Hotels with more than 1,000 guestrooms, which attract plenty of large meetings and group business, are not as numerous as other property types in the U.S. hotel industry. How will they fare in a downturn?
HENDERSONVILLE, Tennessee—In the tenth year of the U.S. hotel industry upcycle, some key performance indicators show signs of slowing.
Two questions we get asked at STR include “How do we know if a slowdown is occurring?” and “Is there any property type or location that is immune or can cushion the blow of a slowdown?”
(STR is the parent company of Hotel News Now.)
This article looks at the performance of hotels with 1,000-plus rooms, examining how this property type behaved in 2009 and most recently. These “supertanker” hotels are few and far between; there are only 175 of them open in the U.S. today. The accommodation behemoths are intended for large meetings and conventions and are often located next to a convention center to accommodate the attendee room demand. (Note that the Las Vegas Casino Hotels with over 1,000 rooms are not participating in our STAR program and their performance is not reflected in this data set.)
Segmentation RevPAR performance
Since this type of hotel is heavily dependent on group travelers, it is worth examining the revenue-per-available-room performance of these hotels during the last downturn. Not surprisingly, as financial institutions withered and companies canceled, event RevPAR for large hotels declined. The group RevPAR decline was sharp and prolonged.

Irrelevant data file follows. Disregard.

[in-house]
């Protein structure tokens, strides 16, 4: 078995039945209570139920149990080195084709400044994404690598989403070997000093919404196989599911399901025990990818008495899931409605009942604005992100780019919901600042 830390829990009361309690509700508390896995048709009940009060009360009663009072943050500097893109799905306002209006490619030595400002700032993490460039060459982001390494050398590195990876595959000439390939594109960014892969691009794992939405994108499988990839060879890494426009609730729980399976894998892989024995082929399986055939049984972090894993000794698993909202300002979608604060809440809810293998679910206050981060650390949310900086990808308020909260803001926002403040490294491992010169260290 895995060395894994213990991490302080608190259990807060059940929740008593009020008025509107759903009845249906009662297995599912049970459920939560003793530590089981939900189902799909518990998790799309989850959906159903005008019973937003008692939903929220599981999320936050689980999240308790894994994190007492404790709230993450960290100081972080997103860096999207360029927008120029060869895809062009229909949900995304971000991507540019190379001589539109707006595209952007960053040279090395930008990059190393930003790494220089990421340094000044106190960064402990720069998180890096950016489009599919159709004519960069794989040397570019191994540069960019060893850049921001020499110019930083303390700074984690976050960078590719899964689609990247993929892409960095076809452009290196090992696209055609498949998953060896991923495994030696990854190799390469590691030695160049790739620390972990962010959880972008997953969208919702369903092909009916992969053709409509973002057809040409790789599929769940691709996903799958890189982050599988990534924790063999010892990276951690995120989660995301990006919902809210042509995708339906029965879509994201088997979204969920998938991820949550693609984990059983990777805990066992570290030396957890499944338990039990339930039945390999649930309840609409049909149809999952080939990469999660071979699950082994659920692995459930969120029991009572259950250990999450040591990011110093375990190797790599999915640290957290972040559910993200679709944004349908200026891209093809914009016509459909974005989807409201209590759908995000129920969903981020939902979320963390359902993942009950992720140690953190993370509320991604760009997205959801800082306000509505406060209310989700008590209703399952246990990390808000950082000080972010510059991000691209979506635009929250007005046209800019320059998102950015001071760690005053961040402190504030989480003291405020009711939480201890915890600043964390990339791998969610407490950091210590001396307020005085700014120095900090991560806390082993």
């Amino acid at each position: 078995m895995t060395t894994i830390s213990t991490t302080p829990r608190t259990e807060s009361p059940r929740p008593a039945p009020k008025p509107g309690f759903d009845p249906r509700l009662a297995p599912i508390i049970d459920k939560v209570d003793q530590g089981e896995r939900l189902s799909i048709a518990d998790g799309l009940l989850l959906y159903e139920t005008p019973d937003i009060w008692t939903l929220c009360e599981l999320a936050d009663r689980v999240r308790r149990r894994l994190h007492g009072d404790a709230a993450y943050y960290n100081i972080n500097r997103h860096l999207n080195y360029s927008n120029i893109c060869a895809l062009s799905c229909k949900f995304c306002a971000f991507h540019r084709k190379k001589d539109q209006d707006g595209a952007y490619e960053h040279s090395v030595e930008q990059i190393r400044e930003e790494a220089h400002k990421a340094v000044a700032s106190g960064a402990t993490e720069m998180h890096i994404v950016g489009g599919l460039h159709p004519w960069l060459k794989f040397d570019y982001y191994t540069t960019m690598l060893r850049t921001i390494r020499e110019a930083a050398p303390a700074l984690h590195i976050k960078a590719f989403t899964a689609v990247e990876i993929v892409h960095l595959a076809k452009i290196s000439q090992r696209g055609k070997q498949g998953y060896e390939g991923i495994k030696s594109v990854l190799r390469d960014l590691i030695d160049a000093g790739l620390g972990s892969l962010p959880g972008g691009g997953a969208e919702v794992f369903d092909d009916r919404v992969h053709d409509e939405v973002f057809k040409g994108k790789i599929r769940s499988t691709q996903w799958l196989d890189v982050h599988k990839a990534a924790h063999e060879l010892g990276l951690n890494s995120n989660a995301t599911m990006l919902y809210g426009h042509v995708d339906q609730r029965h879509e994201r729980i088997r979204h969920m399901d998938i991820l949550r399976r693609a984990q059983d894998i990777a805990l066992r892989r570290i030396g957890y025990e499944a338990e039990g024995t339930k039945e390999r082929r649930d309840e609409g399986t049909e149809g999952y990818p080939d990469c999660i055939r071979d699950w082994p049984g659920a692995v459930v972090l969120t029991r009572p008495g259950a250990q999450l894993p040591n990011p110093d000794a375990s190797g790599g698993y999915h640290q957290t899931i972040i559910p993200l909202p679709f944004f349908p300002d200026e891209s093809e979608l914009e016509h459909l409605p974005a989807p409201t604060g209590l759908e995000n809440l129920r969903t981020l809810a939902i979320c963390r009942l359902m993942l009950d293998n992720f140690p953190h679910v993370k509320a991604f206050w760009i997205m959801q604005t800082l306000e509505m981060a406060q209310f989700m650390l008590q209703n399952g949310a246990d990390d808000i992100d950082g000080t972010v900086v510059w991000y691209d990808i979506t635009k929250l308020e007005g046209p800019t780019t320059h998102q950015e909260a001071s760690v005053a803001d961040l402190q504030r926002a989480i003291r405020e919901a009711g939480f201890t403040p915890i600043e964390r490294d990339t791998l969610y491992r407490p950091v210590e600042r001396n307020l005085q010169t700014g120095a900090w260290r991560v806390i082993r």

Today, fears of a global economic slowdown are in the news but the total number of rooms sold in the U.S. continues to grow, albeit at slower pace than in the mid-2010s. RevPAR changes for the segments as reported by the large hotels are erratic—and almost random.
What is noteworthy is that the group RevPAR data in the last few quarters seems to be, more often than not, positive. We know that demand growth in the sample has basically been flat; so in 2019, demand increased 0.4%. The impact of new supply (YTD: +2%) can be felt in the resulting occupancy decrease (-1.6%), but this decline is coming off a very high number. The absolute occupancy for large hotels through July is 76.5%.
Segmentation ADR performance
As occupancies are declining, RevPAR increases have to come from average daily rate and indeed the trajectory of room rate growth paints an encouraging picture.
We interpret this chart to imply that the large group hotels’ room rates that were negotiated a few quarters back were set by revenue managers who knew that their occupancies were quite high in late 2019. This then likely led to a firmer negotiating position.
Zooming in on the most recent past, the monthly ADR growth through July 2019 is a clear sign of this trend.
Other than because of the Easter shift, group ADR has grown over 2.8% each month.
A more troubling sign is the ADR decline in recent months. This may point at different temperament when revenue managers price rooms with a two-day to two-week booking window. It will be important to monitor the group ADR behavior to understand if the existing transient room rate declines are a harbinger of group ADR weakness in the later months of 2019.
Jan Freitag is the SVP of lodging insights at STR.
This article represents an interpretation of data collected by STR, parent company of HNN. Please feel free to comment or contact an editor with any questions or concerns.